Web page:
The above passage speaks both to the way the Spirit is part of the process of judging the situation and how it’s part of the invisible realm that we often refer to as one’s heart. Only God can judge what cannot be seen or heard, and only God can judge the movement of the heart. Although invisible, the Holy Spirit is at work in the process of judgment as we begin to own our responsibilities to others.

Although invisible, the work of the Holy Spirit can be recognized by its fruits. In my case, the fruit was evident in the fact that the invitations were completed. In other words, evidence of the Holy Spirit is found as the change that occurs in one’s heart is expressed in tangible ways even if these fruits can never guarantee that change has occurred. This change I want to argue is related to the third thing John talks about — fire. The fire, John tells us, consumes the old. A fire didn’t literally destroy our relationship; however, after repentance and judgment, the old way of doing things began to change until it was completely burned by the new. I stopped being lazy and started helping Jenica plan the wedding.

To summarize the three movements: Repentance is the recognition that life isn’t the result of a single individual. Life springs out of relationship. Once we make this observation we need to work at understanding our responsibility to others. Owning our responsibility is the realm of the Spirit. And finally, as we begin to learn how to relate to one another our lives are transformed, the old is consumed by the new — a movement symbolized by fire.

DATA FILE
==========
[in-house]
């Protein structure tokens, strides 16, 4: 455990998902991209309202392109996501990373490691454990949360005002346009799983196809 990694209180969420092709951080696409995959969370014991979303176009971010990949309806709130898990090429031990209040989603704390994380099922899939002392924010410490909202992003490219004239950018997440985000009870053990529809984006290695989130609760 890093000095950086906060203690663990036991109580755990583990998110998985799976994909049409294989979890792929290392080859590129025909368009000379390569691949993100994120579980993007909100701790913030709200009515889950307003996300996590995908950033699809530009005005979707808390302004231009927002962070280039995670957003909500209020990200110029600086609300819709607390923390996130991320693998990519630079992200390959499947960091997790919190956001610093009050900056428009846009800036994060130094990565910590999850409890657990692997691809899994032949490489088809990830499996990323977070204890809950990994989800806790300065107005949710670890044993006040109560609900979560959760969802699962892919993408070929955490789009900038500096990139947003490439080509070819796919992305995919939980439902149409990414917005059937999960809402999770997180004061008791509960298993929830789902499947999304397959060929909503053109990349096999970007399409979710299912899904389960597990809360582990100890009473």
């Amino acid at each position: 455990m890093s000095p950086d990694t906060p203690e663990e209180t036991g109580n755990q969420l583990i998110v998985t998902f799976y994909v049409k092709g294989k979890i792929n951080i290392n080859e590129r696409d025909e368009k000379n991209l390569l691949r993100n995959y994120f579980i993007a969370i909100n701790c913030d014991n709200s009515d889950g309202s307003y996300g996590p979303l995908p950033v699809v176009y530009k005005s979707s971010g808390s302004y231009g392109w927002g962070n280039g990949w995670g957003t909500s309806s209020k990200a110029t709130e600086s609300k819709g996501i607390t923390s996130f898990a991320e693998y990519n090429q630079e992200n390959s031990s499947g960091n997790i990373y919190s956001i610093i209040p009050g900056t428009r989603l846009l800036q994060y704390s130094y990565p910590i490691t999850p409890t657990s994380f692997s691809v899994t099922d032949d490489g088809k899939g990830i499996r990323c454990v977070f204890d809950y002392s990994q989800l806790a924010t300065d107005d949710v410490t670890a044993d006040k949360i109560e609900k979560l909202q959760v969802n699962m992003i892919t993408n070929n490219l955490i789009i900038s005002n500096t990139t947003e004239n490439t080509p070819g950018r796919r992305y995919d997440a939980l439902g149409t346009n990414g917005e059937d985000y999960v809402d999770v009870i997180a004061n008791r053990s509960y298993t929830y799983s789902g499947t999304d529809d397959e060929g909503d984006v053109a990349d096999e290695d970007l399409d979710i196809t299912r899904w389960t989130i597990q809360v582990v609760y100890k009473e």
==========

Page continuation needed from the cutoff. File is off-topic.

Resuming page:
It’s fitting that John the Baptist observes these things in the midst of baptism. As we enter the water, we commit to repentance, recognizing that we belong to each other. As the water covers every pore on our bodies we are consumed by our interconnectedness, and when we rise it is said that we rise as transformed selves.

Beyond the symbolism of baptism, there are other hints in the text that Matthew is thinking along similar lines as what’s been discussed in the example above. For instance, as John is baptizing in the Jordan river, he notices an approaching group of Pharisees and Sadducees and says to them,

“You brood of vipers! Who warned you to flee from the coming wrath? 8 Produce fruit in keeping with repentance. 9 And do not think you can say to yourselves, ‘We have Abraham as our father.’ I tell you that out of these stones God can raise up children for Abraham. 10 The ax is already at the root of the trees, and every tree that does not produce good fruit will be cut down and thrown into the fire.

John immediately points to the brokenness in his society. The leaders of Israel don’t understand that transformation is necessary. The leaders see themselves as inherently blessed due to being children of Abraham and for this reason they don’t need to spend time considering how their actions are harming the people of Israel. Their entitlement obscures their need to take John’s judgment to heart. It’s kind of like if I recognized that something was wrong when Jenica was upset but told her that it was her fault not mine because I’m a man and men don’t help plan weddings. Such idiocy would cause my world to crumble. The leaders of Israel believed similar things about themselves and as John warns, “the ax [was] already at the root of the trees.”